Important: British citizens who arrived in Switzerland before January 2021 have their rights protected under the protection of acquired rights. That means that a British citizen who was holding a B permit before 2021 is still assessed as an EU citizen and will be able to remain under the conditions of the AFMP. Family reunification procedures to bring spouses, children or parents are therefore more flexible for British B permit holders who arrived here before Brexit.


The non-EU L and B permit

Non-EU citizens cannot apply directly for a L or B work permit, it is the responsibility of the employer to obtain the permit by proving that the position was properly advertised and that no one on the Swiss and European job market met the conditions of the job. Strict conditions apply and the quotas of annual permits available can rapidly run out in some cantons like Geneva, Vaud and Zurich where multinationals hire a number of skilled workers.

Non-EU entrepreneurs can in some cases apply for a L permit to implement and develop a business in Switzerland, if they can show that the business will contribute to the economy of the canton and create employment opportunities.

For non-EU citizens, permit applications are firstly assessed by the canton and then reviewed by the SEM (Secrétariat d’Etat aux Migrations) in Bern at the federal level. The SEM has the discretionary power to accept or decline a non-EU L or B permit application.

Non-EU citizens cannot settle in Switzerland without an activity unless they retire or meet the lump sum taxation agreement conditions.

Obtaining a permit for remote working would therefore be much more difficult than for a EU-27/AELE  citizen who would have the flexibility to work from home in Switzerland, as long as the financial conditions are met.


The lump sum taxation and residency permit in Valais

Lump-sum taxation, also known as expenditure-based taxation, is a simplified taxation system through which the taxpayer’s taxes are based on their spending and not on their revenues. The tax is calculated on the basis of the taxpayers’ total annual cost of living in Switzerland and abroad, for themselves and their dependents.

The law sets the minimum value on the basis of which the tax must be calculated. This value is based on a comparative system. Three elements are taken into account. Firstly, the tax calculated on the amount set by the law representing the minimum amount for expenditure. On a federal level, this amount is of CHF 400’000.- for European citizens. For non-European citizens, the minimal amount can vary as it is set by each canton. Secondly, the tax calculated on the annual rental value or gross rent multiplied by seven or three times the annual cost for housing and food. Lastly, the expenditure-based tax cannot be lower than the tax on certain gross elements of income and wealth in Switzerland.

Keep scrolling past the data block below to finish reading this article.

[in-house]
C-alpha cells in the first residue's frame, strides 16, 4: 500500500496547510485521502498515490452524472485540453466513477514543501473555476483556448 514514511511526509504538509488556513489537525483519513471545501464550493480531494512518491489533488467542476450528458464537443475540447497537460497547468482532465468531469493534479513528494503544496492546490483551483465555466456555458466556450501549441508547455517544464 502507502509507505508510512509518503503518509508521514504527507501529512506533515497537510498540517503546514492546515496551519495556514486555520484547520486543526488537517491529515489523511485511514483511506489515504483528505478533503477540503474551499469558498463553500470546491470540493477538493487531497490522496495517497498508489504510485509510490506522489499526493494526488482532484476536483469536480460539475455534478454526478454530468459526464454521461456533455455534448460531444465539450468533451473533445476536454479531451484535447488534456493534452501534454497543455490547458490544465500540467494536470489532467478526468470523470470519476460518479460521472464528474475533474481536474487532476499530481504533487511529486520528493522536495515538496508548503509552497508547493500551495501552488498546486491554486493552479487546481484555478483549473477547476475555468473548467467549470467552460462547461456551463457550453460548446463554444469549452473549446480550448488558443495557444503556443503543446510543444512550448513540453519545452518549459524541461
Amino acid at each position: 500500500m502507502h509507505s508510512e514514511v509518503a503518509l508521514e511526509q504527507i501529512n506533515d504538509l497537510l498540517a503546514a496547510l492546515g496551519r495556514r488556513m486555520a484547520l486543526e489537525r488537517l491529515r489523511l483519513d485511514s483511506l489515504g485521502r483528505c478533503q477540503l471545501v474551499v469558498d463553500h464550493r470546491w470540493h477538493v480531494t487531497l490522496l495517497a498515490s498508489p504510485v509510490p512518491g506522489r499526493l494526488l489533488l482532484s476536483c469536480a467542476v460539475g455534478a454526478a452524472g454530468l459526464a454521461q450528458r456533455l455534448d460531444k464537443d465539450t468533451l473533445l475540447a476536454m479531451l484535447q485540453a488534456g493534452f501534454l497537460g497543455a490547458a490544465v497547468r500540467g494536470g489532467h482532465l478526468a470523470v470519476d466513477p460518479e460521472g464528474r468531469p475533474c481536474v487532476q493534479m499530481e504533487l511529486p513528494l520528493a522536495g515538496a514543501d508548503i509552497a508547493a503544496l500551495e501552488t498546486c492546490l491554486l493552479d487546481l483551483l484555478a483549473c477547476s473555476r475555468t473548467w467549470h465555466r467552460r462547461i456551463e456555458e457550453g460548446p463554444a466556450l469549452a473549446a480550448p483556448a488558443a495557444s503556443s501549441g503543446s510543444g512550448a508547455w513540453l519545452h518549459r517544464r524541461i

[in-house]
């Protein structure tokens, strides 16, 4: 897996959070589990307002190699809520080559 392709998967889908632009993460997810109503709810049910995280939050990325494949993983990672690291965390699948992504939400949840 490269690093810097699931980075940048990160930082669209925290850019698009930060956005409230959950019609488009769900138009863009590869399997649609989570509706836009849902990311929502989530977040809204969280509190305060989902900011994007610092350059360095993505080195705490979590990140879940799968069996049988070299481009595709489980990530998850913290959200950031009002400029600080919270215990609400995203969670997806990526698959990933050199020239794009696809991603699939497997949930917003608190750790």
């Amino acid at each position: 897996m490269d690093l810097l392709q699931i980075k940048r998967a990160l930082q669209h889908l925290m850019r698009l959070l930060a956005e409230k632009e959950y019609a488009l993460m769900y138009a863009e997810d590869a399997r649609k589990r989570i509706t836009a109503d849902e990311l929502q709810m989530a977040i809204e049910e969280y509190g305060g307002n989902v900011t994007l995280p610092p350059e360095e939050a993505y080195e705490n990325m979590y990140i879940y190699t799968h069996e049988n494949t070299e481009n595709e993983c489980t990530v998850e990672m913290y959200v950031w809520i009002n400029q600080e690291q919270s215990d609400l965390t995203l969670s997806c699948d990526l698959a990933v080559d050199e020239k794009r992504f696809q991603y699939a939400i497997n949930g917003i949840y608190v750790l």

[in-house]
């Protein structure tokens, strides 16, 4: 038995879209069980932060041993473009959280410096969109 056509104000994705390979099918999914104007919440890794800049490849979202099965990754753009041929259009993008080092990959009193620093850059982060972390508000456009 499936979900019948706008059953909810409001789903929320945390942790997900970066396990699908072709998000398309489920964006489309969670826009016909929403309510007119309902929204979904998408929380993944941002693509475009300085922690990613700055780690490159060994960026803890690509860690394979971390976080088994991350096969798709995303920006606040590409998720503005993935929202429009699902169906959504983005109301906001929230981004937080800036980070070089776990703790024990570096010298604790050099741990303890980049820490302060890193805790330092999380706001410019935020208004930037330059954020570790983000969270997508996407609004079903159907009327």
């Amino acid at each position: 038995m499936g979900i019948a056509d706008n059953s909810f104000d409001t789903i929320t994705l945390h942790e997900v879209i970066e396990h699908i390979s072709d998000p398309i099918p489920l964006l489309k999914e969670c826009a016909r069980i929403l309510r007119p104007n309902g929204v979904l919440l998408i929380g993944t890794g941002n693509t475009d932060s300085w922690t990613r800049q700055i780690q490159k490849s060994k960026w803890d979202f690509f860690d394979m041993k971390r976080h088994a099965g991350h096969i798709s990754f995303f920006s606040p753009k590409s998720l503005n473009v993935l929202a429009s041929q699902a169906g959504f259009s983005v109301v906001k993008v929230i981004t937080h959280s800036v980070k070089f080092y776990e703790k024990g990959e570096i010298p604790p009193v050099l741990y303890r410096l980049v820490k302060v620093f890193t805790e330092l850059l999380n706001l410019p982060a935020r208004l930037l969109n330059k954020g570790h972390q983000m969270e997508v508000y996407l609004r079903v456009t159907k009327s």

In Valais, the non-EU B permit is granted on the basis of a lump sum taxation agreement of a minimum of CHF 2’800’000.-. The taxation agreement is negotiated with the canton and the SEM delivers the final decision concerning the approval of the B permit application. The foreigner cannot work while holding a B permit under the lump sum taxation agreement and is expected to buy a property in the canton.


The retiree residency B permit

Applying for a residency permit in Valais without a work activity can be challenging for a non-EU citizen who doesn’t meet the conditions of the canton’s lump sum taxation threshold.

First of all, the non-EU applicant must be over 55 and must be able to demonstrate strong personal ties with the canton and region where he is planning to settle. The retiree cannot undertake any work activities and must sign a statement about not working while living in Switzerland.

The applicant will have to prove, for instance, several trips to Switzerland in the past 5 years, strong ties with family members in the country and Swiss residents as well as personal interests in the canton. Proof of memberships to local associations or any involvement with the local Swiss community such as participation to events and festivities will be assessed by the authority. It is expected that the retiree is able to communicate in the language of the domicile by holding an A1 or A2 French language certificate.

The B retiree permit for a non-EU citizen must therefore fulfill strict conditions and is subject to the discretionary power of the canton and the SEM.


How to proceed

For the Verbier region, it is the “Office de la population” in Le Châble who is in charge of registering arrival forms and permit applications before sending them to Sion. 

The arrival form can be downloaded in English here:

Contact us for legal advice and permit application, we can advise you and handle any type of permit application on your behalf by applying a flat fee, depending on whether you are an EU-27/AELE or non-EU citizen, via or +41 22 787 04 60.

We can also meet in person in Verbier at the Mountain Hub, at 3 rue Médran 1936 Verbier, where we are based during the winter months every two weeks.

13/01/22 - Alexa Mossaz, immigration specialist at Legal Expat


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    This website aims to provide general information regarding Swiss law and should not be regarded as a legal opinion. For more specific advice, do not hesitate to contact us.